18 ANDREW BAKER

Combining Theorems 5.4 and 3.2 we obtain our ﬁnal result in which we revert

to Z-gradings.

Theorem 5.6. The Hopf algebroid (K∗,K∗E) is unipotent, hence every ﬁnitely

generated comodule for the L-complete Hopf algebroid (E∗,E∗

∨E)

has a Landweber

ﬁltration.

Here it is crucial that we take proper account of the grading since the ungraded

Hopf algebra (K0,K0E) is not unipotent: this can be seen by considering the

comodule K0S2 which is not isomorphic to K0S0.

Appendix A. Representations of Galois Hopf algebroids

Twisted (or skew) group rings are standard algebraic objects. They were dis-

cussed for an audience of topologists in [1], and their duals as Hopf algebroids were

discussed. For a recent reference on their modules see [10]. Here we focus on the

special case of Galois extensions of ﬁelds, which is closely related to the unicursal

Hopf algebroids. In particular, the unicursal Hopf algebroids associated with K• in

Section 5 contain degree zero parts of this form.

Let k be a ﬁeld of positive characteristic char k = p and let A be a (ﬁnite

dimensional) commutative k-algebra which is a G-Galois extension of k for some

ﬁnite group G, where the action of γ ∈ G on x ∈ A is indicated by writing

γx.

This

means that

• AG = k,

• the A-algebra homomorphism

A ⊗k A −→

γ∈G

A; x ⊗ y →

(xγy)γ∈G

is an isomorphism, where the A-algebra comes from the left hand factor

of A.

The second condition is equivalent to the assertion that there is an isomorphism of

k-algebras

(A.1) A ⊗k A

∼

=

A ⊗k

kG∗,

where

kG∗

= Homk(kG, k)

is the dual group algebra.

The twisted group ring AG is the usual group ring AG as a left A-module, but

with multiplication deﬁned by

(a1γ1)(a2γ2) =

a1γ1

a2γ1γ2.

There is a natural k-linear map

AG −→ Endk A

under which aγ ∈ AG is sent to the k-linear endomorphism x → aγx. Another

consequence of the above assumptions is that this is a k-algebra isomorphism,

see [3].

If A = is a ﬁeld, then using the isomorphism of (A.1) we see that ⊗k is

isomorphic to G∗ as an -algebra. There is an associated ‘right’ action of on G∗

given by

(f · x)(γ) =

γxf(γ)

18

Combining Theorems 5.4 and 3.2 we obtain our ﬁnal result in which we revert

to Z-gradings.

Theorem 5.6. The Hopf algebroid (K∗,K∗E) is unipotent, hence every ﬁnitely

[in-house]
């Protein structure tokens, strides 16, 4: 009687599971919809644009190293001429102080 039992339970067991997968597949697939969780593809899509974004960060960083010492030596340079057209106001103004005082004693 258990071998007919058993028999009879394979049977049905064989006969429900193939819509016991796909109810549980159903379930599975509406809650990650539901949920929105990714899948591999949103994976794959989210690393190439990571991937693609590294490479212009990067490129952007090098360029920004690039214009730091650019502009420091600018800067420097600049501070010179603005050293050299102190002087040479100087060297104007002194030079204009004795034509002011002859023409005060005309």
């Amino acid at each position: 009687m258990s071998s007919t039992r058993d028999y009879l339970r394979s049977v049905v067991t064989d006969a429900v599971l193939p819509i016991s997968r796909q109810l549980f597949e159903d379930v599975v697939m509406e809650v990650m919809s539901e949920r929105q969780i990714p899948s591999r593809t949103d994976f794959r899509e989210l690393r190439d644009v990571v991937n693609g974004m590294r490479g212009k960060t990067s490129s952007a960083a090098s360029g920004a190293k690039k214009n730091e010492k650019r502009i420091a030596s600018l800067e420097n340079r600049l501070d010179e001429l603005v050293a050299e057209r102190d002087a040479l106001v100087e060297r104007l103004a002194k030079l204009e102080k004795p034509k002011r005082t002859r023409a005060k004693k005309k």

generated comodule for the L-complete Hopf algebroid (E∗,E∗

∨E)

has a Landweber

ﬁltration.

Here it is crucial that we take proper account of the grading since the ungraded

Hopf algebra (K0,K0E) is not unipotent: this can be seen by considering the

comodule K0S2 which is not isomorphic to K0S0.

Appendix A. Representations of Galois Hopf algebroids

Twisted (or skew) group rings are standard algebraic objects. They were dis-

cussed for an audience of topologists in [1], and their duals as Hopf algebroids were

discussed. For a recent reference on their modules see [10]. Here we focus on the

special case of Galois extensions of ﬁelds, which is closely related to the unicursal

Hopf algebroids. In particular, the unicursal Hopf algebroids associated with K• in

Section 5 contain degree zero parts of this form.

Let k be a ﬁeld of positive characteristic char k = p and let A be a (ﬁnite

dimensional) commutative k-algebra which is a G-Galois extension of k for some

ﬁnite group G, where the action of γ ∈ G on x ∈ A is indicated by writing

γx.

This

means that

• AG = k,

• the A-algebra homomorphism

A ⊗k A −→

γ∈G

A; x ⊗ y →

(xγy)γ∈G

is an isomorphism, where the A-algebra comes from the left hand factor

of A.

The second condition is equivalent to the assertion that there is an isomorphism of

k-algebras

(A.1) A ⊗k A

∼

=

A ⊗k

kG∗,

where

kG∗

= Homk(kG, k)

is the dual group algebra.

The twisted group ring AG is the usual group ring AG as a left A-module, but

with multiplication deﬁned by

(a1γ1)(a2γ2) =

a1γ1

a2γ1γ2.

There is a natural k-linear map

AG −→ Endk A

under which aγ ∈ AG is sent to the k-linear endomorphism x → aγx. Another

consequence of the above assumptions is that this is a k-algebra isomorphism,

see [3].

If A = is a ﬁeld, then using the isomorphism of (A.1) we see that ⊗k is

isomorphic to G∗ as an -algebra. There is an associated ‘right’ action of on G∗

given by

(f · x)(γ) =

γxf(γ)

18